Wednesday, February 29, 2012

An Update on "Shop Life" Construction at 97 Orchard Street

We've been talking about our upcoming exhibit "Shop Life" for months now, so it was exciting for all of us when construction finally began earlier this month. As you may have heard, "Shop Life" will span more than 100 years, exploring the histories of the many businesses once housed at 97 Orchard. The exhibit will include a re-created 19th century German beer saloon, and will also tell the stories of Israel Lustgarten’s 1890's kosher butcher store, Max Marcus’ 1930's auction house and Sidney Meda’s 1970's undergarment store.

Here are a few snapshots of the construction in progress on the ground floor and in the basement at 97 Orchard Street.

Our intrepid construction team is hard at work on the ground floor. In a few months, this will be the front room of the re-created Schneider's saloon.

In a former bathroom, we've peeled away the walls to find decades-old graffiti. These are construction measurements pencilled onto the walls by past builders.

Here's a cross-section view of the ground floor and basement. A staircase will eventually connect the two floors.

Here's one of the building's original ground floor fireplaces, now uncovered from behind a plaster wall. We'll re-construct the stove that Caroline Schneider would have used here to prepare meals for saloon patrons (this is where you'll see our meticulously crafted faux feast). As was the case with others in the building, this fireplace is crammed full of old "stuff"--discarded bottles, children's toys, and other refuse. At this stage we can only get a glimpse of the aging trash/treasures behind the boards covering the fireplace opening.

Check back for updates as this project progresses. You never know what we'll find next!

-- Posted by Kira Garcia

Friday, February 24, 2012

Images by Riis and Gericault Reveal Visual Clues to the Past

The Tenement Museum derives much of its information from sources that might seem less than glamorous--census data, public records and aging household objects, for example--but visual art also plays a critical role in our research. Here, Development Associate Hilary Whitham explores some images that are relevant to the Museum's work.

Writing about the subjects of photographer and activist Jacob Riis (1849-1914), Ansel Adams once said, “Their comrades in poverty and suppression live here today, in this city – in all the cities of the world." Riis’s pivotal 1890 book, How the Other Half Lives paired documentary photographs with text in an attempt to reveal the living conditions of working class immigrants residing in the tenements of the Lower East Side.  For more than a century, Riis’s images have been a rich source of information for historians, sociologists and anthropologists.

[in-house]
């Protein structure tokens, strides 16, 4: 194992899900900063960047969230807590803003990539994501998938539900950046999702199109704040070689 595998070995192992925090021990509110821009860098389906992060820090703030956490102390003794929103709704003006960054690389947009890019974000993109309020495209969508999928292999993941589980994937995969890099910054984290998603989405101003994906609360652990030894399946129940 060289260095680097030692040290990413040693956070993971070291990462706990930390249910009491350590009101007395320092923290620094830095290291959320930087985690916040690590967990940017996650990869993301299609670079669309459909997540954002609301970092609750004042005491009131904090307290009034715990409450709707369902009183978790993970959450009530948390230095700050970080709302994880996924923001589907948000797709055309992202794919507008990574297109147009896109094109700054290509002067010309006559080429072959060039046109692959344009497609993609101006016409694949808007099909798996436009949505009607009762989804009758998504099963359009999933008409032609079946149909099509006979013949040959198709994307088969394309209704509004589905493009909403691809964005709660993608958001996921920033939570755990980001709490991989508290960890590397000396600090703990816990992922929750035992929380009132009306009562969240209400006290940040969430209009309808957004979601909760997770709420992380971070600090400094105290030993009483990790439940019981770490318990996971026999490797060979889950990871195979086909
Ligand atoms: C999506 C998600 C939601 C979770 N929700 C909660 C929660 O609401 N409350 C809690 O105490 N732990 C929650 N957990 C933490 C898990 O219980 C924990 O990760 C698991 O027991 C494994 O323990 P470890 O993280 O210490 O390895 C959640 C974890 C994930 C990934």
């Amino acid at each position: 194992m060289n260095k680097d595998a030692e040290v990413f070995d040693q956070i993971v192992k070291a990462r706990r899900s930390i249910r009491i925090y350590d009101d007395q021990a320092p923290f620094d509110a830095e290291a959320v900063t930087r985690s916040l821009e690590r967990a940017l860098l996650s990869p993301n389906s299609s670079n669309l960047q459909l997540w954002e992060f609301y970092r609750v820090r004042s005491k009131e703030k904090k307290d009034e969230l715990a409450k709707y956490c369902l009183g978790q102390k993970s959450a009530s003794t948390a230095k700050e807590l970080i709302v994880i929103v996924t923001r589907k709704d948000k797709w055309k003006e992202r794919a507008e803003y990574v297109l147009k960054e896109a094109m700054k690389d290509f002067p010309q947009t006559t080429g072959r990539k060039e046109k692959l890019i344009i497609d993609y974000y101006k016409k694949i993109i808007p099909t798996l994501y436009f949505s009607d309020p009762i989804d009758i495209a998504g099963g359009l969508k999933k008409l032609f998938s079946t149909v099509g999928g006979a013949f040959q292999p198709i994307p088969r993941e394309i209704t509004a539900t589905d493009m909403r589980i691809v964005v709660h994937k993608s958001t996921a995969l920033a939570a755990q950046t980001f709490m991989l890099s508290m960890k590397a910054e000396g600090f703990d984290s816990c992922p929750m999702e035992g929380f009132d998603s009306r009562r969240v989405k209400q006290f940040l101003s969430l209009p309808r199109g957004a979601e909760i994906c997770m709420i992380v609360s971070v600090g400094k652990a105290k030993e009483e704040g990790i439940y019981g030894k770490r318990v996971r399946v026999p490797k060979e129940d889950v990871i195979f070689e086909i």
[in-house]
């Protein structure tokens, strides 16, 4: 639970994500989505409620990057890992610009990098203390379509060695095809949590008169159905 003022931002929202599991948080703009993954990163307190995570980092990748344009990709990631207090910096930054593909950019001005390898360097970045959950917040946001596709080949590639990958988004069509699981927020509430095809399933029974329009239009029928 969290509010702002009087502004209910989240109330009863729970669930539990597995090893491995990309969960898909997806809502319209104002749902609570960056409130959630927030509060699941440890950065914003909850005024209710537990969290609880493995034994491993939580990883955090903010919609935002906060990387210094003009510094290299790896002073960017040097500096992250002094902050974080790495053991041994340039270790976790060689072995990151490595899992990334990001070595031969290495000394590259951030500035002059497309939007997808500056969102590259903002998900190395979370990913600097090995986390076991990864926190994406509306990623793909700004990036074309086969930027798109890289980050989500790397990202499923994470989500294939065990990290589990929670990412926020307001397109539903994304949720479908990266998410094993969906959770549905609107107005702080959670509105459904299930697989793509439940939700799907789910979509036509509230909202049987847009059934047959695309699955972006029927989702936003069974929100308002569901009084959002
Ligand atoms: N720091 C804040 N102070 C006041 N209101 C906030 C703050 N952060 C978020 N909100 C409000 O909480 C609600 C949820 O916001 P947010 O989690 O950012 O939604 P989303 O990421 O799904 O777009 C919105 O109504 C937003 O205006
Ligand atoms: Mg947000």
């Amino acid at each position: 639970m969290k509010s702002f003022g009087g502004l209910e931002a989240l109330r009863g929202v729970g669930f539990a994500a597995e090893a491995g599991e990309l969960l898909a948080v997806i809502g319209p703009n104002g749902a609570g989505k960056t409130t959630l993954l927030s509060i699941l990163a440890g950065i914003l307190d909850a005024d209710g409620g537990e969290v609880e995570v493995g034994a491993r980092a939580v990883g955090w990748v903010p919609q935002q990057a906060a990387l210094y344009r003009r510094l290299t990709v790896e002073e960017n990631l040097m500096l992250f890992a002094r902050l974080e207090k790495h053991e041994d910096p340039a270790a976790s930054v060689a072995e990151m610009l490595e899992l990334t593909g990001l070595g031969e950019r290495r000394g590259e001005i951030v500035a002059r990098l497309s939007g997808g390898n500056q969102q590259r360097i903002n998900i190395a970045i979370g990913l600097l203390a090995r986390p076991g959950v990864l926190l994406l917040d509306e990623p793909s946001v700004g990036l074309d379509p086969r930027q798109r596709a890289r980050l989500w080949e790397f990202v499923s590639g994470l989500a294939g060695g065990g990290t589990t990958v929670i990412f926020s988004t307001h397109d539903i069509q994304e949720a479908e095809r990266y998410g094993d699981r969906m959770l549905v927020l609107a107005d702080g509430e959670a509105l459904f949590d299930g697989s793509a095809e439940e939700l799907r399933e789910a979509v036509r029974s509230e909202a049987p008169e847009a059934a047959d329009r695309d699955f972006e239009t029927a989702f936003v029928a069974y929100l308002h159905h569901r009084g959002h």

Of course, the Tenement Museum believes that images, objects, and literature can tell us a great deal about the past —so it’s not surprising that our educators regularly employ photographs from Riis’s book in tours of our landmark tenement building at 97 Orchard Street. (For more information about material culture theories and studies, please see Jules Prown’s essay, “Mind in Matter: An Introduction to Material Culture Theory and Method” in Winterthur Portfolio.)

Bandits' Roost, Jacob A. Riis, 1888

Although they weren’t originally intended to be aesthetically pleasing, Riis’s photographs have also been studied by art historians. As eminent art historian Linda Nochlin has observed, a comparison of one of Riis’s documentary photographs with a print by the French artist Jean-Louis-André-Théodore Géricault (1791-1824) reveals how both commercial and fine art were used in the service of public education in the 19th century.  Géricault, like Riis, was astounded at the poverty and degradation of industrializing cities in Britain in the 19th century. Both men drew on shared visual culture to educate the middle and upper classes about the plight of the poor.

 Pity the Sorrows of a Poor Old Man, Jean-Louis-André-Théodore Géricault, 1821

Géricault's Pity the Sorrows of a Poor Old Man from 1821 is a print from the artist’s series of lithographs "Various Subjects Drawn from Life and On Stone", created during his time in London. (For more information on the series and Géricault, see Suzanne Lodge’s essay, “Gericault in England” in The Burlington Magazine.)

Géricault’s images in the series can be characterized as recreations of everyday life, simply because of the process of their creation. Lithographs are printed artworks made by using a press to transfer an image from a stone or metal plate to paper. Similarly, Riis’s photograph entitled Street Arabs in Night Quarters is a recreation of nocturnal activities of tenement residents. Scholars have shown that Riis staged some of the scenes during the day because of the limitations of flash technology at that time. (Bonnie Yochelson discusses 19th century flash technology in the book Rediscovering Jacob Riis: Exposure Journalism and Photography in Turn-of-the-century New York.)

Street Arabs in Night Quarters, Jacob A. Riis, c. 1880's

In both images, the old man and the young children are positioned outside of buildings and away from other figures, indicating how the city's everyday life goes on without regard to their plight. The slumped or horizontal postures of the children and the old man are associated with abjection and dejection. For Nochlin, the image of the kneeling or leaning figure has antecedents in religious imagery beginning in the Renaissance, such as Filippo Lippi’s Madonna of Humility (1420s). While the figure of the Virgin Mary or Madonna low to the ground suggests humility and piety, the image of the slumped man and boys suggests degradation and poverty. Both images draw on an iconography meant to elicit an emotional reaction, specifically pity.

Madonna of Humility, Filippo Lippi, c.1420

Another recurring theme in both Riis’ photographs and Géricault's lithographs is the brick of the cobblestoned streets and new multi-family buildings. In this instance, brick serves as a visual signifier for the urban environment and specifically the tenements which housed the urban poor and recent immigrants. While these sights would have been part of everyday life for the residents of 97 Orchard Street, these images were intended for a more affluent audience that lived further uptown, far away from the tenements.